Study Tips for History Students


Before class, READ or at least SKIM related readings. Review your notes from last class. Now is the time to formulate QUESTIONS to ask in class

WRITE DOWN as much of the lecture as you can, both main points and examples. Group your notes according to subject, using the outline for guidance.

ORGANIZE your notes as you write them. Either take notes in outline form, or write each new topic in the margin and begin each new point on a new line.

After class, REVIEW your notes. This improves your retention and understanding.


SKIM over the reading assignment first.

THROW AWAY YOUR HIGHLIGHTER! Do not highlight or underline the text. TAKE NOTES in a notebook. The more active mental activities (reading, writing, discussing, etc.) you involve in studying, the more you will remember and understand. Taking notes also allows you to group and organize the material concisely and memorably.

Study the CHRONOLOGIES in each text chapter. They bring out each chapter's main points in proper sequence.


RE-READ your lecture and text notes. But you must do more than that. The more ACTIVELY you study, the more you will recall and understand.

Construct TIMELINES according to course themes. Typical themes include economic, political, diplomatic, cultural, etc.

Ask yourself QUESTIONS of the sort you might expect on an exam, and answer them fully.

Your study time is spent more effectively when you ACTIVELY RECALL AND APPLY course material. Do more than just review.


If you are excessively tense or nervous, try to RELAX a bit by doing such things as closing your eyes, taking a deep breath, shaking the tension from your hands, etc.

READ THE QUESTIONS CAREFULLY to make sure that you are answering the question being asked. Haste and nervousness can lead to foolish mistakes.

WARM UP with the easier questions. If a question seems difficult, skip it and return to it later.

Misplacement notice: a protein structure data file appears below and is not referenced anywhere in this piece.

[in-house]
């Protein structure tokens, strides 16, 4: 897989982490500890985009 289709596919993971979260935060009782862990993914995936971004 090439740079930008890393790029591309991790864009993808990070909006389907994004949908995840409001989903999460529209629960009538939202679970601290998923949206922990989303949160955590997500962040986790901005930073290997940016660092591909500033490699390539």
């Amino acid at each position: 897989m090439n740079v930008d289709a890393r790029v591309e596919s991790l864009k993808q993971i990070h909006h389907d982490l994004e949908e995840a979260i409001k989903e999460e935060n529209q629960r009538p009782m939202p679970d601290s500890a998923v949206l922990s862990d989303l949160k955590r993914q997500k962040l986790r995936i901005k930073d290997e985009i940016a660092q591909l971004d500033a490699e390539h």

FOCUS on exactly what is being asked—the time period, the subject, the points you will have to cover, etc. UNDERLINE KEY WORDS in the test question.

THINK BEFORE YOU WRITE. Sketch a brief outline of your answer. Quickly note points or examples you will want to include. Use the margin to write down any ideas that come to you while answering another part of the question.

Make sure your ORGANIZATION is CLEAR to the reader. Clearly state your thesis, your supporting points and examples, and your conclusion.

Make sure the RELEVANCE of each point and example is CLEAR to the reader. Do not assume any knowledge on the reader's part. Everything must be EXPLICIT, not IMPLICIT.

If you run out of time but still have more to say, OUTLINE what you had intended to discuss. You might get partial credit.

If your mind goes BLANK, try to relax and think of something else for a moment; then try to recall through association. Alternatively, leave some space and move on to another part of the question or another question. Return later and try to fill in the missing information.

RE-READ. Check for clarity, completeness, grammar, spelling, and punctuation.


READ ALL COMMENTS AND SUGGESTIONS. Be sure you understand the T.A.’s criticisms and expectations. See T.A.s about any questions or problems. Visit them in their office.

DETERMINE WHERE YOUR WEAKNESSES LIE. Did you understand the material? Did you have problems taking the test itself? Did anxiety interfere with your test?

REORGANIZE YOUR STUDY APPROACH. Develop a study plan to overcome the weaknesses you identified.

GET HELP IF YOU NEED IT. Talk with your T.A. or professor, form or join a study group, or visit the PASS Center in West Hall.